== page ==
Even when the rules were no longer ‘officially’ enforced after the October 1, 1909 resolution of the Board of Police Commissioner that instructed Chief McRae to follow the letter of the law, many of the women continued to uphold the regulations.  Although the area had a reputation for being wild, noisy, and obscene, this was in spite of the efforts of many of the madams. Minnie Woods insisted, “I always try to conduct my house as near right as possible.”  Marjory Morrison admitted she followed the regulations in order to protect herself: “As long as I kept quiet, I would not get into trouble.”  It was also in the best interests of the police that the regulations be followed. If the area was kept in such a fashion so as not to draw negative publicity or the attention of reformers and area residents, not only would the madams and prostitutes be able to carry out their businesses, but so too would the police be able to focus on other matters.
The segregated area was characterized by its transiency. In addition to the movement of male clients and traffic in and out of the zone, prostitutes were also highly mobile workers, while madams were quickly able to adapt and shift their management practices and business location with prevailing trends in law enforcement. Transiency was both a strategy women employed and a consequence of the actions of law enforcement officials, and both madams and prostitutes experienced transiency, but often for different reasons.
Prostitutes would come and go frequently. Some disappeared from the area as a result of illness.  Some left because they wanted to get out of the sex trade entirely. Adjutant McElheney, in his testimony at the Royal Commission told of one young girl he helped out of the district when she wanted to return to her family in England and leave life as a prostitute. Another prostitute, Nettie Andrews, left Edna Hamilton’s house because “she wanted to go home.”  Still others, like young Minnie Morris, left and returned to the area, in the meantime living at a brothel elsewhere in Canada. It is also likely that women abandoned brothels that were not to their liking or if they had a disagreement with the madam, moving from house to house or out of the area completely. Many women changed houses for this very reason. Mary Trender, for example, who started out at 123 Rachel in 1909, moved to 120 McFarlane by 1910 and then to 167 McFarlane by 1911, probably did so to better her circumstances.  For prostitutes, especially, who occupied the lowest rung on the segregated district hierarchy, transiency was one of few available forms of resistance and protest against madams and the police at their disposal. At the same time, this ‘voting with their feet’ was a clear strategy they could use to improve their material and labour circumstances.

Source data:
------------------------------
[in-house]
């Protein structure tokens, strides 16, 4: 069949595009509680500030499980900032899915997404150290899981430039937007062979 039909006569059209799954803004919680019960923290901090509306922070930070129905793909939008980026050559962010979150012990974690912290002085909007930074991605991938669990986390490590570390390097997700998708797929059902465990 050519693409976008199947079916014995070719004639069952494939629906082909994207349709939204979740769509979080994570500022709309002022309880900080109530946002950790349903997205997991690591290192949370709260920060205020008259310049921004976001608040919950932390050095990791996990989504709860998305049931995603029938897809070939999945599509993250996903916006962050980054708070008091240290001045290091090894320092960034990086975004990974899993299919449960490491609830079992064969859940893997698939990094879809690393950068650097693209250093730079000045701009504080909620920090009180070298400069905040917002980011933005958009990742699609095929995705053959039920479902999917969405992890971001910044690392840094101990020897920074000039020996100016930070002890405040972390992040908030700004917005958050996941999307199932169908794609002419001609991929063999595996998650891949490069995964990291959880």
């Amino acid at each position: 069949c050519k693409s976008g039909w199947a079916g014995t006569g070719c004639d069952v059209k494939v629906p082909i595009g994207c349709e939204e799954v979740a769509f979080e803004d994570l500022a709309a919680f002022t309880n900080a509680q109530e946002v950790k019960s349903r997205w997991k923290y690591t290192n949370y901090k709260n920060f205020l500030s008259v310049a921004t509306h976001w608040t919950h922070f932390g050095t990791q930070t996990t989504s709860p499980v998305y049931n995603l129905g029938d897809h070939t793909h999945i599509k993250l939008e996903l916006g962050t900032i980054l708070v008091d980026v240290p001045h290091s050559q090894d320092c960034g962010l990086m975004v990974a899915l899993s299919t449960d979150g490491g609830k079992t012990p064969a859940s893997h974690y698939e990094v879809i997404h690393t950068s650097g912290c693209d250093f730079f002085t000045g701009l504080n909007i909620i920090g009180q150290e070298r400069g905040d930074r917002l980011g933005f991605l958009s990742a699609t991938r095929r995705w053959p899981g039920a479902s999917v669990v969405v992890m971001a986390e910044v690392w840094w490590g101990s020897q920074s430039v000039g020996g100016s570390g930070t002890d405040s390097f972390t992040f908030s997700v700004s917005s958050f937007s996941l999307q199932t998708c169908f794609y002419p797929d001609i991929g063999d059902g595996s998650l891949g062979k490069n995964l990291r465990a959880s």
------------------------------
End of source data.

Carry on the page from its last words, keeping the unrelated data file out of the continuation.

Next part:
Madams and prostitutes both left town to avoid arrest or jail. When the Board of Police Commissioners passed the Fall 1909 resolution, many of the women, rightfully fearing a raid, moved out of the area or left town. Others might choose to leave town rather than testify against other women in the neighbourhood. The inmates in Lila Anderson’s house disappeared shortly before the Royal Commission was to begin, as did several women not wanting to testify against others who were being tried October 1909. Finally, many women, particularly when the segregated area was raided and shut down during 1912, chose to leave town rather than serve out three to six month jail sentences when the option was presented by the magistrate. Still other women, most likely not by choice, added to the transient character of the area when, after being found guilty of being brothel inmates, were forced out by immigration officials and returned whence they came.